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LCFS Policy US

Transportation Climate Initiative begins Spring Workshops

A coalition of Northeast and Mid-Atlantic states as well as the District of Columbia, which are committed to developing a regional clean transportation policy in 2019, have begun holding initial program workshops, soliciting input from stakeholders, residents, businesses, transportation experts, and public health professionals on the development of necessary program policy.

The Transportation Climate Initiative (TCI), which has been likened to the existing Regional Greenhouse Gas Initiative (RGGI) but for transportation fuels, was modeled after existing policies in California, Oregon, and British Columbia.

These policies, such as California’s Low Carbon Fuel Standard (LCFS), focus not only on emissions of carbon dioxide but on all green-house gases emitted by the transportation sector, including measuring life cycle emissions to calculate carbon intensity (CI). TCI, however, is not expected to follow these policies precisely.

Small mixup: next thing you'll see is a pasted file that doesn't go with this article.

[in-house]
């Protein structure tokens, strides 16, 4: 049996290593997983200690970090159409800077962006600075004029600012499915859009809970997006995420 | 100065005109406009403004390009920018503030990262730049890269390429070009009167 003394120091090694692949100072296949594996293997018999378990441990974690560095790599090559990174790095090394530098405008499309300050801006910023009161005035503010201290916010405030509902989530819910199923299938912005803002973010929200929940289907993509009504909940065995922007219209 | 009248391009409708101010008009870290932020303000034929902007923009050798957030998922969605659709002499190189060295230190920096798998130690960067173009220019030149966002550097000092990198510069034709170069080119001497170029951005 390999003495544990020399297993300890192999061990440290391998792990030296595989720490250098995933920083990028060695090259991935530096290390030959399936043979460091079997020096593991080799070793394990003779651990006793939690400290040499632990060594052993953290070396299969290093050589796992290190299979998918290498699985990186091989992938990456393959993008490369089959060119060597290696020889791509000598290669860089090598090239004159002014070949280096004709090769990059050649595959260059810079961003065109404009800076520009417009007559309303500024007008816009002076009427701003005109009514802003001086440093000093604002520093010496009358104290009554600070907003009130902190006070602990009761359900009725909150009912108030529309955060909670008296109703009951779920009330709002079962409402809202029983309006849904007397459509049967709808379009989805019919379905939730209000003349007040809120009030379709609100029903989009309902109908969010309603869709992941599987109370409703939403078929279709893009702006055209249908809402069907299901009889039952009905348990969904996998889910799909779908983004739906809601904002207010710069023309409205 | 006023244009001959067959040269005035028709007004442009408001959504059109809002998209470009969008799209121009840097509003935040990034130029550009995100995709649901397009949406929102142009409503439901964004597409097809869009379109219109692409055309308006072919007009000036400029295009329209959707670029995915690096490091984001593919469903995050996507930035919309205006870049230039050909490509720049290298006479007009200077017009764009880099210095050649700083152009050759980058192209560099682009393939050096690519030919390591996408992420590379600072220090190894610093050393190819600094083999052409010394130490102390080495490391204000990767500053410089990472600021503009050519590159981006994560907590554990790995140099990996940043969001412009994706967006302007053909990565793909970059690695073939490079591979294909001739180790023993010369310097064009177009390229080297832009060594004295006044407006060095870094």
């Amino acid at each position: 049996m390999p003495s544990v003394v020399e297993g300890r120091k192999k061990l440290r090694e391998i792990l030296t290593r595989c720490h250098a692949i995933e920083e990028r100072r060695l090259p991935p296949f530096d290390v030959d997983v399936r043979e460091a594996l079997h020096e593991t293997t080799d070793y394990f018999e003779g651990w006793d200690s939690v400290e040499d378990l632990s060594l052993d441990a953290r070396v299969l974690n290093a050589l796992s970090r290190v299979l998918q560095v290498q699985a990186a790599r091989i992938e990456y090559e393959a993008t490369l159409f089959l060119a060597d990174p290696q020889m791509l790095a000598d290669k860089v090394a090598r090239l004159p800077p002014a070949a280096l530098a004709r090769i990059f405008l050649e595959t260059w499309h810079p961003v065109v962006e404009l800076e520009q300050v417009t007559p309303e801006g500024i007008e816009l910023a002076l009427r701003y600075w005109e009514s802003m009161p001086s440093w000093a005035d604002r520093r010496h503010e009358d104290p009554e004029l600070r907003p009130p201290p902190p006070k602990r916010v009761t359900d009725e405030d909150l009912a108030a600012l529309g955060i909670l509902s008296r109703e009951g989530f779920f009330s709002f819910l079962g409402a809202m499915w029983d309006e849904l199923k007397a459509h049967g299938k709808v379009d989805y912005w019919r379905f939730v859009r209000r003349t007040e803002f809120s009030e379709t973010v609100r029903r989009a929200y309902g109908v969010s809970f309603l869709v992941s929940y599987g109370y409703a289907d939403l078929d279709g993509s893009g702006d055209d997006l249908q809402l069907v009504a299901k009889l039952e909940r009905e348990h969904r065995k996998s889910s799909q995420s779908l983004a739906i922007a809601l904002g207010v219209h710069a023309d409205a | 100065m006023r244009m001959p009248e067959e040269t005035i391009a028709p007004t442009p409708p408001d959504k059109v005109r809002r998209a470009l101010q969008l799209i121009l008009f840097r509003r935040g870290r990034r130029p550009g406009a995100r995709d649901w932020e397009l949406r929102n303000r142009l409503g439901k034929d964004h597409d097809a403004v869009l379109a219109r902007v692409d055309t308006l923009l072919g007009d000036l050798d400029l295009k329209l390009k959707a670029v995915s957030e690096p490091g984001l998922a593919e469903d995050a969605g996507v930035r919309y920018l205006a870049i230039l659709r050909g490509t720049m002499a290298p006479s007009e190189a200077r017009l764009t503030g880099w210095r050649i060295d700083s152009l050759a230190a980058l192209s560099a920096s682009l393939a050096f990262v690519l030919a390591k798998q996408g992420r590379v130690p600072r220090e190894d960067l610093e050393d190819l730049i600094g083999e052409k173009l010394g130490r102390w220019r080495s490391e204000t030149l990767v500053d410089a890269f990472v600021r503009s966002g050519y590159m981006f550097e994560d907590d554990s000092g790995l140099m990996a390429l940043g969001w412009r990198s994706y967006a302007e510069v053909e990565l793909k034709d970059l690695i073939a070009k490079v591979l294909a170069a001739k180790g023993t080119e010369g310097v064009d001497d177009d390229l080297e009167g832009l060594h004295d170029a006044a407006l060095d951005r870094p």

While the structure of the program is not yet clear, TCI coordinators have indicated a desire to cap and reduce transportation fuel emissions, with revenues from the system reinvested in carbon-reduction technologies and transportation infrastructure.

While this may mirror basic LCFS structure, key details of the program, such as the emissions cap level, the auctioning and reinvesting mechanisms, as well as the categories of entities covered by the program, have yet to be determined.

Program facilitators, including representatives from its 12 member states, have begun hosting technical workshops, including a session held April 30th in Boston, wherein key program design elements, as well as regional cap and invest options, were discussed.

The next meeting, a workshop and round table discussion regarding the transportation priorities of under served and disproportionately affected communities, is scheduled to be held on May 15th in Newark, New Jersey, and is again open to the general public.

An additional technical workshop focusing on low-carbon transportation investments, strategies and outcomes has also been announced, although a date and location for this session has yet to be disclosed.

Developed in December 2018 by founding member states Connecticut, Delaware, Maryland, Massachusetts, New Jersey, Pennsylvania, Rhode Island, Vermont and Virginia, the TCI initiative has since added New York, New Hampshire, Maine, and the District of Columbia as allies in its fight against transportation pollution.

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